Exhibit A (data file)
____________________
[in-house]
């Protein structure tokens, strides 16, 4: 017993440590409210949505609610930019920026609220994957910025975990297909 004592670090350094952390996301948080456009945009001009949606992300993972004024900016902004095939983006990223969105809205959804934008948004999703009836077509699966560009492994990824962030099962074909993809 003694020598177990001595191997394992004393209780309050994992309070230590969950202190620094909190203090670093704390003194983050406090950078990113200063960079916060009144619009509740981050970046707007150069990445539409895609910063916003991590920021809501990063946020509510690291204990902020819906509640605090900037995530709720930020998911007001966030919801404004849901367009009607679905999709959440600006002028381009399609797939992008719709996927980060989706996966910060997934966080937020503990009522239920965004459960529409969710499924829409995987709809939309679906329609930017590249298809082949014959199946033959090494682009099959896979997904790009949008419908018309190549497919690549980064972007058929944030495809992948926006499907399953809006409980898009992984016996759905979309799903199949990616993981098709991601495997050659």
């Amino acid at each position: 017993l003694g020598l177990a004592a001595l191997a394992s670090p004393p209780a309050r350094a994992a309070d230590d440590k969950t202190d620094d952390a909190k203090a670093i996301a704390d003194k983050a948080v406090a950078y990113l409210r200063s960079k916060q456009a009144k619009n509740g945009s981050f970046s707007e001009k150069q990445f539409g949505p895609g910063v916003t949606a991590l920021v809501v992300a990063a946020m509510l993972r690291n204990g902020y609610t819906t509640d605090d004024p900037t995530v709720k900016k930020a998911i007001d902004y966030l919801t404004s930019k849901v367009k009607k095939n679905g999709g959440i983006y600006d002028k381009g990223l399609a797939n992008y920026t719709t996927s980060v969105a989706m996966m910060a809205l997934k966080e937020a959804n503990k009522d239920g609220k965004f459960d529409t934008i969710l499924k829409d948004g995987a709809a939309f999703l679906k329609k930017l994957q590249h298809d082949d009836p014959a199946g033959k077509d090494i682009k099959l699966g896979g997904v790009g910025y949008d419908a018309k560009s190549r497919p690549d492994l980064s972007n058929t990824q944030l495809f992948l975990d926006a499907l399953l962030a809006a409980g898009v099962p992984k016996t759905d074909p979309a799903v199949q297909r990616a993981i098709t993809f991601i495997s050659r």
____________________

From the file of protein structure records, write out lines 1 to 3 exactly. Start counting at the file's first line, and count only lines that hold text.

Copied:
[in-house]
């Protein structure tokens, strides 16, 4: 017993440590409210949505609610930019920026609220994957910025975990297909 004592670090350094952390996301948080456009945009001009949606992300993972004024900016902004095939983006990223969105809205959804934008948004999703009836077509699966560009492994990824962030099962074909993809 003694020598177990001595191997394992004393209780309050994992309070230590969950202190620094909190203090670093704390003194983050406090950078990113200063960079916060009144619009509740981050970046707007150069990445539409895609910063916003991590920021809501990063946020509510690291204990902020819906509640605090900037995530709720930020998911007001966030919801404004849901367009009607679905999709959440600006002028381009399609797939992008719709996927980060989706996966910060997934966080937020503990009522239920965004459960529409969710499924829409995987709809939309679906329609930017590249298809082949014959199946033959090494682009099959896979997904790009949008419908018309190549497919690549980064972007058929944030495809992948926006499907399953809006409980898009992984016996759905979309799903199949990616993981098709991601495997050659």
């Amino acid at each position: 017993l003694g020598l177990a004592a001595l191997a394992s670090p004393p209780a309050r350094a994992a309070d230590d440590k969950t202190d620094d952390a909190k203090a670093i996301a704390d003194k983050a948080v406090a950078y990113l409210r200063s960079k916060q456009a009144k619009n509740g945009s981050f970046s707007e001009k150069q990445f539409g949505p895609g910063v916003t949606a991590l920021v809501v992300a990063a946020m509510l993972r690291n204990g902020y609610t819906t509640d605090d004024p900037t995530v709720k900016k930020a998911i007001d902004y966030l919801t404004s930019k849901v367009k009607k095939n679905g999709g959440i983006y600006d002028k381009g990223l399609a797939n992008y920026t719709t996927s980060v969105a989706m996966m910060a809205l997934k966080e937020a959804n503990k009522d239920g609220k965004f459960d529409t934008i969710l499924k829409d948004g995987a709809a939309f999703l679906k329609k930017l994957q590249h298809d082949d009836p014959a199946g033959k077509d090494i682009k099959l699966g896979g997904v790009g910025y949008d419908a018309k560009s190549r497919p690549d492994l980064s972007n058929t990824q944030l495809f992948l975990d926006a499907l399953l962030a809006a409980g898009v099962p992984k016996t759905d074909p979309a799903v199949q297909r990616a993981i098709t993809f991601i495997s050659r």